An excerpt from Indulgence, by Hendrick Hertzberg, The New Yorker (Apr 19, 2010 issue).
The Catholic Church is an authoritarian institution, modeled on the political structures of the Roman Empire and medieval Europe. It is better at transmitting instructions downward than at facilitating accountability upward. It is monolithic. It claims the unique legitimacy of a line of succession going back to the apostolic circle of Jesus Christ. Its leaders are protected by a nimbus of mystery, pomp, holiness, and, in the case of the Pope, infallibility-to be sure, only in certain doctrinal matters, not administrative ones, but the aura is not so selective. The hierarchy of such an institution naturally resists admitting to moral turpitude and sees squalid scandal as a mortal threat. Equally important, the government of the Church is entirely male.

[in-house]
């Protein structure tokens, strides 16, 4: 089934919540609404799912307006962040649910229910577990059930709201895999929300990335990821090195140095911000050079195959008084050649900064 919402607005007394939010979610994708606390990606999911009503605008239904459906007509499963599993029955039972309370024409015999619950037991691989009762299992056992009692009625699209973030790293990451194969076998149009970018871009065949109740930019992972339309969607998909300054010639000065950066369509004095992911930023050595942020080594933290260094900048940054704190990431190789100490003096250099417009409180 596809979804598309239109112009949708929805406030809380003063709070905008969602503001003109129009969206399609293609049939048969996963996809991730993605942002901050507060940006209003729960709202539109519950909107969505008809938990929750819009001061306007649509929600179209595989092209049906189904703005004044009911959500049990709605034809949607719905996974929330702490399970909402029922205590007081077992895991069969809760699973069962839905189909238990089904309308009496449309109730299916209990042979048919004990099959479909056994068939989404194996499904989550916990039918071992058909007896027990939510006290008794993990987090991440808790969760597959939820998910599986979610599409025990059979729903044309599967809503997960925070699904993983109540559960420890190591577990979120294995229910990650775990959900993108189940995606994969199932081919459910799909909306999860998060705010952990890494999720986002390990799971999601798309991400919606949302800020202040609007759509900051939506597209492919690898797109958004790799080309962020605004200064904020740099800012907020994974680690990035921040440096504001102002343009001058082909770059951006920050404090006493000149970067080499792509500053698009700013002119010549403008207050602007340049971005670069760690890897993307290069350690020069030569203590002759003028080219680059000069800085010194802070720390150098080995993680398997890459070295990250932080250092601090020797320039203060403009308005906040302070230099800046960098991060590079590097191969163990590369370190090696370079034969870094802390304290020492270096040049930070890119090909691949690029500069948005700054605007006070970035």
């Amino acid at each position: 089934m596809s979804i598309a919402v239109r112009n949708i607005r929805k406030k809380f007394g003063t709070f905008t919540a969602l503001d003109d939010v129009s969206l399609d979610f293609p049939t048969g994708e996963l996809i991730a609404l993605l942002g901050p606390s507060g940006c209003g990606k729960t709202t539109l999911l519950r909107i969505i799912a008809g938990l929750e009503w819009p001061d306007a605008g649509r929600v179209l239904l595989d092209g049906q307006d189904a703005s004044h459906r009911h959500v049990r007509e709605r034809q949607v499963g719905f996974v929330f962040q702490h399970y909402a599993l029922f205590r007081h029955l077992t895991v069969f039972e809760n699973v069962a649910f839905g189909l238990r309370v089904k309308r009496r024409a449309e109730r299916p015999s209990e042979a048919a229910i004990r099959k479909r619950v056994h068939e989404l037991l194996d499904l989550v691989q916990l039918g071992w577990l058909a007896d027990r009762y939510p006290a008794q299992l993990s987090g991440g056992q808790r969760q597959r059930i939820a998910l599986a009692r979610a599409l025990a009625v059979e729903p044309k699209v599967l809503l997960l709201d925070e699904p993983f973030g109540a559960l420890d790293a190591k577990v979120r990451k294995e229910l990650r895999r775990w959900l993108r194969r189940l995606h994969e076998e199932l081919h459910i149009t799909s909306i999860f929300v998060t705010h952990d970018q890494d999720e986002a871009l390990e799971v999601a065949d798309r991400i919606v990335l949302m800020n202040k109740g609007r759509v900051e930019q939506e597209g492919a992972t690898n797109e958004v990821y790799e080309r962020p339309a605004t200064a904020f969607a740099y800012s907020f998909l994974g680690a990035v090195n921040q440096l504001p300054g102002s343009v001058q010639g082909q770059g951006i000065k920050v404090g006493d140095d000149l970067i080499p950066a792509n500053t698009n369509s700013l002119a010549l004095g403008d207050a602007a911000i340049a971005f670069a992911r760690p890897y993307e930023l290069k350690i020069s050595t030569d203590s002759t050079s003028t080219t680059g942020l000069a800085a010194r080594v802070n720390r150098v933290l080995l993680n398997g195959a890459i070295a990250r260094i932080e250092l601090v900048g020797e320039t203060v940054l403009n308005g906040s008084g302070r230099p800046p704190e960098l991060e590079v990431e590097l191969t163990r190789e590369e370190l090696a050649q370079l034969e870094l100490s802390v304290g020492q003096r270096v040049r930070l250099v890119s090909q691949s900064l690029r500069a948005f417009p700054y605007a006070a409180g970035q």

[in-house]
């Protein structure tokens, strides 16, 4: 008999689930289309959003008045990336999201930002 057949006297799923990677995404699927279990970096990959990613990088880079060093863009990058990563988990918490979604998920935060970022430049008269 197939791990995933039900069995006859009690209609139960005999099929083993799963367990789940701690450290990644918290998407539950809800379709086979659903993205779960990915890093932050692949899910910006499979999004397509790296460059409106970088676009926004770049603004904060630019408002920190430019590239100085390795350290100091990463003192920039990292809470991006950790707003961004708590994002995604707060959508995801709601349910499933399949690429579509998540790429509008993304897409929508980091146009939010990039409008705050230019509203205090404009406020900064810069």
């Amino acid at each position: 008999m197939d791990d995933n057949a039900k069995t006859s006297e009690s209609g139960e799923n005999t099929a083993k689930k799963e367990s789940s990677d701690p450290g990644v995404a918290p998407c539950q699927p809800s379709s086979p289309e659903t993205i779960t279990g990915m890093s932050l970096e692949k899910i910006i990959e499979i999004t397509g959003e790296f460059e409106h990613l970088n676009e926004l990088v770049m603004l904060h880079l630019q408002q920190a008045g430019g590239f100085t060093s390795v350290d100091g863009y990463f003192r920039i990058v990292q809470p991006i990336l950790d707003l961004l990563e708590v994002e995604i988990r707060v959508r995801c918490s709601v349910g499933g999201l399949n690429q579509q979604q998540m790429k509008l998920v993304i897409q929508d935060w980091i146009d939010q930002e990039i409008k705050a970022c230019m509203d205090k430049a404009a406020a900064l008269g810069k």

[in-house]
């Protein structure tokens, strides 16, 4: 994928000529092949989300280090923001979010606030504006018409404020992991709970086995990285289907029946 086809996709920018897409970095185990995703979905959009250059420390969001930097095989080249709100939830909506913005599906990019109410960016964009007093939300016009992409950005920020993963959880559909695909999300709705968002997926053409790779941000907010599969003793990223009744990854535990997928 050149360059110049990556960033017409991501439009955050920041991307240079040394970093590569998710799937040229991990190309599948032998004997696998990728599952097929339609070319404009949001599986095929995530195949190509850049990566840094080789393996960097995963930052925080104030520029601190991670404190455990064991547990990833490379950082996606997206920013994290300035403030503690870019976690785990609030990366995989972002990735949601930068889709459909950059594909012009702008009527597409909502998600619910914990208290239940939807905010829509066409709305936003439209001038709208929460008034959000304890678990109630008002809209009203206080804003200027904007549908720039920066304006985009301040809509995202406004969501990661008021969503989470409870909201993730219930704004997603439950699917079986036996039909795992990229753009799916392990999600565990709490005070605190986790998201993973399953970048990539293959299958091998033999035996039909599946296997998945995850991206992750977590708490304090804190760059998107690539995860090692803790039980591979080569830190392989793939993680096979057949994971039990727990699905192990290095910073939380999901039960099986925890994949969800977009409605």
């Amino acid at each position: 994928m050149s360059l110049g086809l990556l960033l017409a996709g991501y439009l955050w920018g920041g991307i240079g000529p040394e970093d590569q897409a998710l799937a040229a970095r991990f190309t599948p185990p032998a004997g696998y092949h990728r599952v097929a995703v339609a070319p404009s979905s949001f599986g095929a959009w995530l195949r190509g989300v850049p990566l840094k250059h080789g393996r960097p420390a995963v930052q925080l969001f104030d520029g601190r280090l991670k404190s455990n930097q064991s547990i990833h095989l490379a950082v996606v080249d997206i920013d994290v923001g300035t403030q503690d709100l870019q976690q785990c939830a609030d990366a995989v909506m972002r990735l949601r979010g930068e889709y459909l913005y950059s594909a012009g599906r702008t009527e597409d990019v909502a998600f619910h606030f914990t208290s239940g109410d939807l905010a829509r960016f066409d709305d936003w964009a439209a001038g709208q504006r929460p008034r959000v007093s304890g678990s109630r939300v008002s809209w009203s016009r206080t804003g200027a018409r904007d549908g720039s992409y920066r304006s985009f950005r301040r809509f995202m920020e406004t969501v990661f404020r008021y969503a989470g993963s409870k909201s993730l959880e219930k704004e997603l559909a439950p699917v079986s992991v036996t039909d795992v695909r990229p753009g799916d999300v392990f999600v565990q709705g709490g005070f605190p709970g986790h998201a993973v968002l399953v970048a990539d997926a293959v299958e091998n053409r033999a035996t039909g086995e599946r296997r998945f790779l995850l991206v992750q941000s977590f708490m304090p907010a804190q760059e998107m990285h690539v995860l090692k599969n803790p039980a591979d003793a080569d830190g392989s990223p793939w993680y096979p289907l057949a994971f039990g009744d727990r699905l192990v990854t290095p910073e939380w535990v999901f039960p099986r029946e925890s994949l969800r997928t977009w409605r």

It is not "anti-Catholic" to hypothesize that these things may have something to do with the Church's extraordinary difficulty in coming to terms with clerical sexual abuse. The iniquities now roiling the Catholic Church are more shocking than the ones that so outraged Martin Luther. But the broader society in which the Church is embedded has grown incomparably freer. To the extent that the Church manages to purge itself of its shame - its sins, its crime - it will owe a debt of gratitude to the lawyers, the journalists, and, above all, the victims and families who have had the courage to persevere, against formidable resistance, in holding it to account. Without their efforts, the suffering of tens of thousands of children would still be a secret. Our largely democratic, secularist, liberal, pluralist modern world, against which the Church has so often set its face, turns out to be its best teacher - and the savior, you might say, of its most vulnerable, most trusting communicants.